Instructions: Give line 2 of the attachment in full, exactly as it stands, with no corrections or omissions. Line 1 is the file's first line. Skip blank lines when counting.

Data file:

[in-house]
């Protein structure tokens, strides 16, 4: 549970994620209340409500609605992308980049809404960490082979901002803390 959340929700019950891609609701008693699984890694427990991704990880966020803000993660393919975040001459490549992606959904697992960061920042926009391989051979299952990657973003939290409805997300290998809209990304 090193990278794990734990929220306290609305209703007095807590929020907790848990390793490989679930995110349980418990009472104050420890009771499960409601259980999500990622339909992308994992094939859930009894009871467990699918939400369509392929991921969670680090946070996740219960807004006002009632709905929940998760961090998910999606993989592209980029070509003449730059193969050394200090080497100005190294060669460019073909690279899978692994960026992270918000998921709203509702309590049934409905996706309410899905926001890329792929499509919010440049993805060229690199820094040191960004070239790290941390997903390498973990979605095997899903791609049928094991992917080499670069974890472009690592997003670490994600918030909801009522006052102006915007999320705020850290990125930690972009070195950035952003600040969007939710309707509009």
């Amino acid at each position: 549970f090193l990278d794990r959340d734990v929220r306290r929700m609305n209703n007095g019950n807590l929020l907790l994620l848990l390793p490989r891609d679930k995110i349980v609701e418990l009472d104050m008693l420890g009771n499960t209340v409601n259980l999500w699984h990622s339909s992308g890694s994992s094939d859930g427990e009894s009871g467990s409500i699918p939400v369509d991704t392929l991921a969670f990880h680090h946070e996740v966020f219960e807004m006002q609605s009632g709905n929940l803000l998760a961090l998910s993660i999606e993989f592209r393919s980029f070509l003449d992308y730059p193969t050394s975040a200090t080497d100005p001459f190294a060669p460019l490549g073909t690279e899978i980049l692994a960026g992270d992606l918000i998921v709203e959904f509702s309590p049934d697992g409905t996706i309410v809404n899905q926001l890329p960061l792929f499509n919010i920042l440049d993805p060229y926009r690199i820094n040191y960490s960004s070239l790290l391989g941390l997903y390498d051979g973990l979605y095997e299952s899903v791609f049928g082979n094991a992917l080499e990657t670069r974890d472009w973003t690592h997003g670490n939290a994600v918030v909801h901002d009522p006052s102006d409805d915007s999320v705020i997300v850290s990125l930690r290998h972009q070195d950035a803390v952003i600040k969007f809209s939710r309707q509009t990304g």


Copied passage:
């Protein structure tokens, strides 16, 4: 549970994620209340409500609605992308980049809404960490082979901002803390 959340929700019950891609609701008693699984890694427990991704990880966020803000993660393919975040001459490549992606959904697992960061920042926009391989051979299952990657973003939290409805997300290998809209990304 090193990278794990734990929220306290609305209703007095807590929020907790848990390793490989679930995110349980418990009472104050420890009771499960409601259980999500990622339909992308994992094939859930009894009871467990699918939400369509392929991921969670680090946070996740219960807004006002009632709905929940998760961090998910999606993989592209980029070509003449730059193969050394200090080497100005190294060669460019073909690279899978692994960026992270918000998921709203509702309590049934409905996706309410899905926001890329792929499509919010440049993805060229690199820094040191960004070239790290941390997903390498973990979605095997899903791609049928094991992917080499670069974890472009690592997003670490994600918030909801009522006052102006915007999320705020850290990125930690972009070195950035952003600040969007939710309707509009």